You are a person, and your body can only define you in a limited sense. Before you try to improve the outside, you must consider your inside first. What you think of yourself greatly affects how you seem to other people. A healthy body reflects a healthy attitude about yourself.
Genetics Does It Again
But first, a dose of realism. The body you are born with is the body you will always have. Genetic makeup determines not only hair and eye color, but height, shape, bone structure, and size of the body frame, as well as predisposition to fatness or thinness, a high or low metabolism, and physical attributes and deficiencies. Your gender determines the amount of muscle and fat in your body: Male hormones produce larger muscles, and female hormones increase body fat and distribute it around the breasts and hips.
In one sense, you cannot fight destiny. Remember Joan? Her mother, her aunt, and her grandmother all have wide hips; she has inherited that trait, and she cannot change it. It doesn’t mean, however, that she is unattractive or abnormal because her hips are larger than Christie Brinkley’s. And it doesn’t mean she has no control over how she looks. And if Patrick’s father and all his family are not tall, he may well only grow to 5 feet, 6 inches. Patrick may never play basketball like Michael Jordan, but he can still do well at basketball and other sports.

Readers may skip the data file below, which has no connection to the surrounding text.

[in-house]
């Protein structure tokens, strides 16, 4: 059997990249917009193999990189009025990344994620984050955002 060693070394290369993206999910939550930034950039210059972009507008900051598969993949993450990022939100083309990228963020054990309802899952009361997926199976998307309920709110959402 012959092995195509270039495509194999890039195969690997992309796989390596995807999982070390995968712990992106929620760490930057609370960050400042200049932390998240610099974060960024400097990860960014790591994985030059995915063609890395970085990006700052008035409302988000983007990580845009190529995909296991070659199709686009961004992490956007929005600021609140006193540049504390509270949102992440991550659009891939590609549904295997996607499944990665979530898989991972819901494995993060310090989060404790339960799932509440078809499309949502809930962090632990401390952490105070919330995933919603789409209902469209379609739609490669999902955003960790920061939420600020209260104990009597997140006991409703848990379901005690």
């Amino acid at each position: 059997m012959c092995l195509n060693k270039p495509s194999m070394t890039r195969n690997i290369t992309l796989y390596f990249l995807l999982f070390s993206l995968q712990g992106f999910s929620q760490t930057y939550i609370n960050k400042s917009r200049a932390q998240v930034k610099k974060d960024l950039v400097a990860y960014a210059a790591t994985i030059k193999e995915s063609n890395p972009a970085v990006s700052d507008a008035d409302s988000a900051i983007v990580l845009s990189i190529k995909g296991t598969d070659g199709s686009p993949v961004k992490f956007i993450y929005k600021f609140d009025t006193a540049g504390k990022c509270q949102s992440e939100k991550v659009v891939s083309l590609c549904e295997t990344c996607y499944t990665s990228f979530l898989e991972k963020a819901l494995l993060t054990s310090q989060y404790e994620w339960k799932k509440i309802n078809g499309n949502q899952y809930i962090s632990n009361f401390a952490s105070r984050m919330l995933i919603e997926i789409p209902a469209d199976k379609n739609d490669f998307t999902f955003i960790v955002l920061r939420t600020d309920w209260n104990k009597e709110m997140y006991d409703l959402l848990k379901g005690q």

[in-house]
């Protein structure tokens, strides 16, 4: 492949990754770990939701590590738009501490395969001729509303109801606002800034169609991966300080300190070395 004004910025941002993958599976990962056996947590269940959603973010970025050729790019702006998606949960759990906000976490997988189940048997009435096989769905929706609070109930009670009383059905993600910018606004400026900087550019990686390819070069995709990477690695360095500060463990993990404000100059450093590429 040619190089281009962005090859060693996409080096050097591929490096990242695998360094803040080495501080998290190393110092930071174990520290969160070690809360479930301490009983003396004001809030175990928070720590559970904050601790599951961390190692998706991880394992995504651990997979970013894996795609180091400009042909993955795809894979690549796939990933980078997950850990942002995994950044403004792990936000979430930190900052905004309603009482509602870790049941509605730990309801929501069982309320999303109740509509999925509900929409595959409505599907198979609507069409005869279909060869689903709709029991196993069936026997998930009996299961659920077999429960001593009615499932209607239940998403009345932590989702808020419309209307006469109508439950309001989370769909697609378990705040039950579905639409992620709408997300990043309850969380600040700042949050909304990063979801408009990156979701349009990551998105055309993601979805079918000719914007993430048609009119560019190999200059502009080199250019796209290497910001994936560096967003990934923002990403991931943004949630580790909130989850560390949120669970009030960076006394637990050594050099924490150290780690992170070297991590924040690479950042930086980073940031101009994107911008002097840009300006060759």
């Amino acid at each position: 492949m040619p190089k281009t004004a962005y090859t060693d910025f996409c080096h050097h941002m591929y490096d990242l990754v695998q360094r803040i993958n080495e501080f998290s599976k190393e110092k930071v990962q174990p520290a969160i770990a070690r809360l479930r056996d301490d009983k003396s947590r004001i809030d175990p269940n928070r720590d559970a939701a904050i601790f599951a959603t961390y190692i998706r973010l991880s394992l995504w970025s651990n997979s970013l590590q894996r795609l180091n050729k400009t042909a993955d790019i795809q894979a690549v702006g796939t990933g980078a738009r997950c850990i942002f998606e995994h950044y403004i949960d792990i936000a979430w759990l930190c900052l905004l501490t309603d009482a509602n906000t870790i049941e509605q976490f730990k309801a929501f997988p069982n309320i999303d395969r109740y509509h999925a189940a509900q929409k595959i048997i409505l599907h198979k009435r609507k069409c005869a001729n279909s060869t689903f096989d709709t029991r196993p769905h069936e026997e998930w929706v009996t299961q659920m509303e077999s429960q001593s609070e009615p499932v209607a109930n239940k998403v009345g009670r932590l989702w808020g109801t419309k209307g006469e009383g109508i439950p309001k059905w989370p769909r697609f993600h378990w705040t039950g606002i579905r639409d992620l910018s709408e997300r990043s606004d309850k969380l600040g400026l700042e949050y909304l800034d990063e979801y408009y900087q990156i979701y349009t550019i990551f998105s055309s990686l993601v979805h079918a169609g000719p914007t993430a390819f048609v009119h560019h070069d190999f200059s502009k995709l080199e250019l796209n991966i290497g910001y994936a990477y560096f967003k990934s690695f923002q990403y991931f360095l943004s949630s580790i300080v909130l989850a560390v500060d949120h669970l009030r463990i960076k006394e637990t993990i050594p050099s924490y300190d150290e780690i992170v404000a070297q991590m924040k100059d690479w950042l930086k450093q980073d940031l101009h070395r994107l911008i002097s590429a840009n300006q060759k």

One of the best ways to a healthy body is exercise that includes a cardiovascular fitness program. Getting your heart into good shape means that your healthy heart will pump blood with less effort than an unhealthy heart. With a healthy heart, you will be better able to pursue all kinds of sports for fun and competition. Aerobic exercise is the best way to maintain cardiovascular health. Thirty minutes, three times a week will build up endurance.
Aside from keeping your heart fit, exercise will burn body fat that you store as energy. ridding your body of excess fat is not only better for you, but you will look more fit and more muscular. Strengthening exercises can tone your muscles as well.
Eat Well, Look Good
Diet is now a four-letter word. You do not have to starve yourself to be healthy and good-looking. Grape-fruit and saltines five times a day, pills, protein shakes, and other quickie ways to rid yourself of excess weight will only cause your metabolism to slow down as you take in fewer calories.
A Nutritious eating plan should concentrate on cutting down on fats (especially saturated fats found in many red meats, whole-milk products, and packaged cookies, cakes, and crackers), as well as excess sugar and sodium. Add high-fiber proteins, fresh fruits and vegetables, and complex carbohydrates (starches), and you will have eating habits that keep you healthy.
Creating Your Own Image
By taking the principles of good health and applying them to your body, you reshape the ideals of the past. Fitness is the concept that has shaped the ’80s. Fitness can be applied to anyone in any condition, of any size and any shape. It is the most democratic of all body images, since anyone can be fit. You may not have the body to be a model or a basketball star, but you can still create a healthy and attractive body that is all your own.
The legacy of the 1980s may well be the start of a new era of awareness about total body health — an attention to a healthy inside and a healthy outside. Your overall health no longer depends on height/weight charts. It doesn’t lie in the pages of some magazine or on the screen of the movie theater. Your body’s good health, and the look you want to have, now are in your hands.